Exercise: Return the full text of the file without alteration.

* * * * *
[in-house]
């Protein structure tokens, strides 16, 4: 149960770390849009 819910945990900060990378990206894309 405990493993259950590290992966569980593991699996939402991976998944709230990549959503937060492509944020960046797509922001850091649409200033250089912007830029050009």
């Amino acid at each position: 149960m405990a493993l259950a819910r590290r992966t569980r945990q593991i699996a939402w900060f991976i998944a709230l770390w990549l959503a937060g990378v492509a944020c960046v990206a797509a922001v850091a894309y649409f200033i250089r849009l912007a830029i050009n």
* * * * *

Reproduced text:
[in-house]
């Protein structure tokens, strides 16, 4: 149960770390849009 819910945990900060990378990206894309 405990493993259950590290992966569980593991699996939402991976998944709230990549959503937060492509944020960046797509922001850091649409200033250089912007830029050009």
């Amino acid at each position: 149960m405990a493993l259950a819910r590290r992966t569980r945990q593991i699996a939402w900060f991976i998944a709230l770390w990549l959503a937060g990378v492509a944020c960046v990206a797509a922001v850091a894309y649409f200033i250089r849009l912007a830029i050009n």